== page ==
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Stepping into the imaginary shoes of families who suffered unimaginable loss, two Las Cruces middle school students have penned their way to statewide distinction.
Sierra Middle School seventh-grader Mia Homsi and Mesilla Valley Leadership Academy eighth-grader Asa Laws won first place state honors for their grade levels in the New Mexico Society of the Daughters of the American Revolution (DAR) annual American History Essay Contest. The Las Cruces students will read their essays aloud April 2 at the DAR state conference in Albuquerque.
University Hills Elementary School fifth-grader Roma Subedi’s essay won first place in Las Cruces for her grade level.
The state DAR honors annually the best essays in grades five through eight. All New Mexico chapter winners from each grade are judged at the state level. State winners are entered in the national competition.
This year’s topic, The Tomb of the Unknown Soldier, honors the 100-year anniversary of the tomb’s establishment.
To write her award-winning essay Mia Homsi said she imagined her adored two older brothers being lost in World War II.
“It was very hard to think of never seeing them again,” she recalled of her essay’s inspiration. “I tried to think of what my outlook would be. I would be proud that my brothers fought for the people, but so sad if they were lost. I would never be the same.”
“The essay gave me a whole new box in my mind,” she said. “I never thought of this before. I never even heard of The Tomb of the Unknown Soldier.”
Mia said language arts and history are favorite subjects.
“I love to write, and history is intriguing,” Mia said. “To think that people actually went through this, how hard it was for them, how much they did for us, and how different we are now because of what they did for us…it’s very remarkable.”
Asa Laws also said he was unaware that there was a Tomb of the Unknown Soldier. He agreed that it is “a super interesting topic.”
Asa created his essay voice as a World War I veteran fighting alongside his brother. His character survived; the brother was lost and unaccounted for.
The assignment forced Asa to think about disappearing from the world and your family not knowing how or when. “I know I wouldn’t want that to happen to me,” he said.
Asa said he was fascinated that the tomb was guarded 24 hours a day, seven days a week, 365 days a year.
“No hurricane, tornado, or flood can drive these valiant soldiers from their post guarding the deceased unknown soldier who gave their life for our country,” Asa wrote in his essay.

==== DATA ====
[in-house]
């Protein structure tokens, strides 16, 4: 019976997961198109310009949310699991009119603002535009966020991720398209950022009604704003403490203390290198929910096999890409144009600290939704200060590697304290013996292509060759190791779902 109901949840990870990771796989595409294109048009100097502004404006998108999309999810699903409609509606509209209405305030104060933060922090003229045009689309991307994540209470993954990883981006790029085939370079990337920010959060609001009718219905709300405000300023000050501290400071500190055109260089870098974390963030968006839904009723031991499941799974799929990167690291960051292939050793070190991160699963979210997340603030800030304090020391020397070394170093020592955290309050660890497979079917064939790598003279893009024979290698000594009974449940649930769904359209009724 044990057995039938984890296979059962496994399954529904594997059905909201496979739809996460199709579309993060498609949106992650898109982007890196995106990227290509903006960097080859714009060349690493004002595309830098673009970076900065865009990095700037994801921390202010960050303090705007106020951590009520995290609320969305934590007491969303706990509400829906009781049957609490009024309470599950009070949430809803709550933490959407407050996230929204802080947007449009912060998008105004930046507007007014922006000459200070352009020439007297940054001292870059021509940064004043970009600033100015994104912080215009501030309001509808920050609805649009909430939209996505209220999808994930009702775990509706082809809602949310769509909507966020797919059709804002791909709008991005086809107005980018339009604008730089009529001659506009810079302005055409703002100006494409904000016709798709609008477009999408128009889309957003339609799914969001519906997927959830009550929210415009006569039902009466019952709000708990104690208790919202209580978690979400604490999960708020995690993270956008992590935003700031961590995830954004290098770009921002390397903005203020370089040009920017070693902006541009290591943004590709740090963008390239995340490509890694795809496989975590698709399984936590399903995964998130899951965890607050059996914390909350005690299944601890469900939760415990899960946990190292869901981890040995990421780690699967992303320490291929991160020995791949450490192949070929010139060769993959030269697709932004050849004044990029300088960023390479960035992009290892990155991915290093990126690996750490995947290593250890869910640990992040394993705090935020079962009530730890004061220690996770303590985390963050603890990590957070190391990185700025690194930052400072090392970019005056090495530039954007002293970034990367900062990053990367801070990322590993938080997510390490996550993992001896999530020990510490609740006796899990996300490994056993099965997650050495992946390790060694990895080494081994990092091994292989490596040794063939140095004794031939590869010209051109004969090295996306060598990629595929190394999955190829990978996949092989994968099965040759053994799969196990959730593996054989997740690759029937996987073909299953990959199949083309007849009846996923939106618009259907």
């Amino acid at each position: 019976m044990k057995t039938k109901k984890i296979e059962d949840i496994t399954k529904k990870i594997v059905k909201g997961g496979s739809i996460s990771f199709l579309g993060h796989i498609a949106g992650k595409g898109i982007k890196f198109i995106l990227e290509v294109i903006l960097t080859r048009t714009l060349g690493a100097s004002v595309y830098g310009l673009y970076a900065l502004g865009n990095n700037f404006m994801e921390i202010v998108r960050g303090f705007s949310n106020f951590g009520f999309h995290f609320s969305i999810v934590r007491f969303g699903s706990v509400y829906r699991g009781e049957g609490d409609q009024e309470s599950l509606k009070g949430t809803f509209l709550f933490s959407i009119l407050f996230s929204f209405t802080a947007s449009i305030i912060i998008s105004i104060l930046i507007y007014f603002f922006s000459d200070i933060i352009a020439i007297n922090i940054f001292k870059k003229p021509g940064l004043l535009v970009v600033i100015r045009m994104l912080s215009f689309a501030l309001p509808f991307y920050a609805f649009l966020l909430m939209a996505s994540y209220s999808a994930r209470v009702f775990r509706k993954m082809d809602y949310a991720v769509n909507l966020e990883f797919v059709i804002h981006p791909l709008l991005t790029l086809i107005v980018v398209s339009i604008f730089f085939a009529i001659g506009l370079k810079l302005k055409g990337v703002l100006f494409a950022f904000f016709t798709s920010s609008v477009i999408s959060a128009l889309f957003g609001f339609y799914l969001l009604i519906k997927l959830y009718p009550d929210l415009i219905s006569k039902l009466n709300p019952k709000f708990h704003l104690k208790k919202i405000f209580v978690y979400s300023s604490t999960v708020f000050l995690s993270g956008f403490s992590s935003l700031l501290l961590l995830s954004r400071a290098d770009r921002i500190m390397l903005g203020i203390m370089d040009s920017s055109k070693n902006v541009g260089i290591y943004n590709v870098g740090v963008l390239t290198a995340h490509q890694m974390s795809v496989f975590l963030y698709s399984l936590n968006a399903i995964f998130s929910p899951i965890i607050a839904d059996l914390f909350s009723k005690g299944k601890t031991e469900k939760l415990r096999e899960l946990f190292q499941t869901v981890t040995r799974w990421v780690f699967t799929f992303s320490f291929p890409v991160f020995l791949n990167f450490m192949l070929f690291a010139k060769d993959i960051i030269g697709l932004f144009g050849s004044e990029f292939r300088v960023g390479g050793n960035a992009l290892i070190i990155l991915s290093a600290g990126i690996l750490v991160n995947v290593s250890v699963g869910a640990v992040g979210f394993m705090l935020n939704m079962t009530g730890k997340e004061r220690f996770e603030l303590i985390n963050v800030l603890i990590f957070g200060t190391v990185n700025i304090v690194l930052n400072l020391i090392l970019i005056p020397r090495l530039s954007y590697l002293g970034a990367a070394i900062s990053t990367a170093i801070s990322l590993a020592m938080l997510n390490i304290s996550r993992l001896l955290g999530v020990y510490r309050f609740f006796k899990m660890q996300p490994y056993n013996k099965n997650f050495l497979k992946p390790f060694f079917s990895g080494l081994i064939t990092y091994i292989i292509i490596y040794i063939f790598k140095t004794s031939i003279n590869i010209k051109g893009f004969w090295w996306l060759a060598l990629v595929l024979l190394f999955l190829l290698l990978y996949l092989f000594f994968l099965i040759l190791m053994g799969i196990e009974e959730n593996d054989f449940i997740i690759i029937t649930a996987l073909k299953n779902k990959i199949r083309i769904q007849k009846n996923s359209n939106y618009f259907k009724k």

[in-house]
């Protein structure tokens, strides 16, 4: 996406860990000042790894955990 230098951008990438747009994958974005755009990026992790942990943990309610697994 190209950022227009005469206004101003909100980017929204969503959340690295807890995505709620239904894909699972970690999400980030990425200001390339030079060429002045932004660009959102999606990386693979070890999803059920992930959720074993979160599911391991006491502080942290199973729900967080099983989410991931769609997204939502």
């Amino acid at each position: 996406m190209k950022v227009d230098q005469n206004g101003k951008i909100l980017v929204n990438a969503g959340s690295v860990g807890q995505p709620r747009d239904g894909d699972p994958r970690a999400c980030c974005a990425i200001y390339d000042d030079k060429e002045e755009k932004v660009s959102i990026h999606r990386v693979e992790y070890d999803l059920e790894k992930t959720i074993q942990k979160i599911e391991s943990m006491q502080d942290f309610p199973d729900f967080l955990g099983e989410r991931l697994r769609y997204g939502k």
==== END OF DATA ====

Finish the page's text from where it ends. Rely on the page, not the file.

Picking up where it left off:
Roma Subedi had heard of WWI and of the unknown soldier’s tomb, but writing the essay taught her a lot “about the place where people who have given their lives for our freedom are represented.”
Roma said she did not know about the food and water shortages in the WWI theater and learned that our soldiers didn’t have much to live on.
A passionate reader of realistic fiction, Roma said that she plans to be a doctor. After researching and writing the DAR essay, she said she would like to be a doctor for veterans. She hopes there will not be another war for the United States, but if there is, she wants to serve as a doctor on the battlefield.
DAR’s American History Essay Contest was established to encourage young people to think creatively about our nation's great history and learn about history in a new light. Essays are judged for historical accuracy, adherence to the topic, organization of materials, interest, originality, spelling, grammar, punctuation, and neatness.
Doña Ana DAR American History Chapter Chair Bonnie Poloner and member Cathy Hollar coordinated the Las Cruces essay contest. Judges were retired history teacher Kathy Fox, National DAR Historic Preservation Medal winner Sally Kading and history buff Bill Kinsella.
DAR is a nonprofit, non-political volunteer women’s service organization dedicated to promoting patriotism, preserving American history and securing America's future through better education for children. Any woman 18 years or older-regardless of race, religion, or ethnic background who can prove lineal descent from a patriot of the American Revolution, is eligible for membership.
More than a million women have joined DAR since it was founded more than 125 years ago.
For information on how to join DAR, contact Dona Ana chapter’s registrar Carol McIntyre at firstname.lastname@example.org.